Now, there is still the battle of the App Stores where Apple has an apparently unbeatable lead. Palm has not announced its store yet (as RIM has) but the Pre is iTunes compatible…weird thing. Is it a play for the true alternative to the iPhone or is it something else like someone getting ready to buy Palm? Who knows. But in any case, Nokia failed miserably with its store, RIM’s success is yet to be seen, and Windows’ App store, well …, will be Windows: late and not so impressive.

This battle brings memories of the glorious days of the RAZR, where everybody had one but Moto still sold 100M phones until it fell off a cliff with no true follow up. Will the iPhone follow the same fate? and the Pre, HTC-magic, G2, Moto-Q, STORM, Dare, and all sorts of weird unimaginative names – all probably registered trademarks – being the “me too’s” will also fall into oblivion soon? Check out a great comparison here.

A real mobile internet is what is needed. Check my other post What’s next after the iPhone and tell me what you think.

Enjoy.

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Is there still room for a landline?

April 7, 2009 by · 2 Comments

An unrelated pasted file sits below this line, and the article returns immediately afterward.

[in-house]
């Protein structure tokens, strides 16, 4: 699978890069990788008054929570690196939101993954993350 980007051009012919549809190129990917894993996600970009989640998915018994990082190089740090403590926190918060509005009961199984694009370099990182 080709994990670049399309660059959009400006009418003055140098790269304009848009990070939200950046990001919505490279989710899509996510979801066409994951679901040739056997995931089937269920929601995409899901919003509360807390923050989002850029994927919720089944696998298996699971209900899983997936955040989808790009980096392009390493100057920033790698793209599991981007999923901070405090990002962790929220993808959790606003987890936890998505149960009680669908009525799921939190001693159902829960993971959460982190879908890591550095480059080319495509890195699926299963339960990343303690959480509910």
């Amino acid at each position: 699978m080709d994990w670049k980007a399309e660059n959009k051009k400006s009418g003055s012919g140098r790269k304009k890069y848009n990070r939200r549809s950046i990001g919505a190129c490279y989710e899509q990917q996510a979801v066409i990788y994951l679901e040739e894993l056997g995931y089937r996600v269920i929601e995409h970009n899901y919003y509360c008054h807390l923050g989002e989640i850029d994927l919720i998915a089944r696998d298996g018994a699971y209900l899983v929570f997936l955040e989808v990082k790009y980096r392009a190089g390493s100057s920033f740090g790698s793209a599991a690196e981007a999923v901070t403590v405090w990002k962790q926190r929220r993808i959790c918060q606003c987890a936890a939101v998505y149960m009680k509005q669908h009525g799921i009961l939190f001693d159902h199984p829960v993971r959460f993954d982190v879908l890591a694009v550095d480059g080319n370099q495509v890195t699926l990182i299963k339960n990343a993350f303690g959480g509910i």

Filed under: Technology 
Image rights belong to the Science Museum Library, UK.

Image rights belong to the Science Museum Library, UK.

 

We may feel nostalgia for out traditional telephone lines or what the industry calls POTS (Plain old telephone system) but is the world still in need for something so 20th century? Every year millions of landlines are being canceled in the US and Western Europe and in some places in the developing world they were never even installed.  It seems that the world is doing away with wires in lieu of wireless or cellular telephony.  Vonage and other VoIP (Voice over internet protocol) providers have  given a bit more life to the traditional telephone but in some places cellular is the only phone.  Why hasn’t it totally moved over?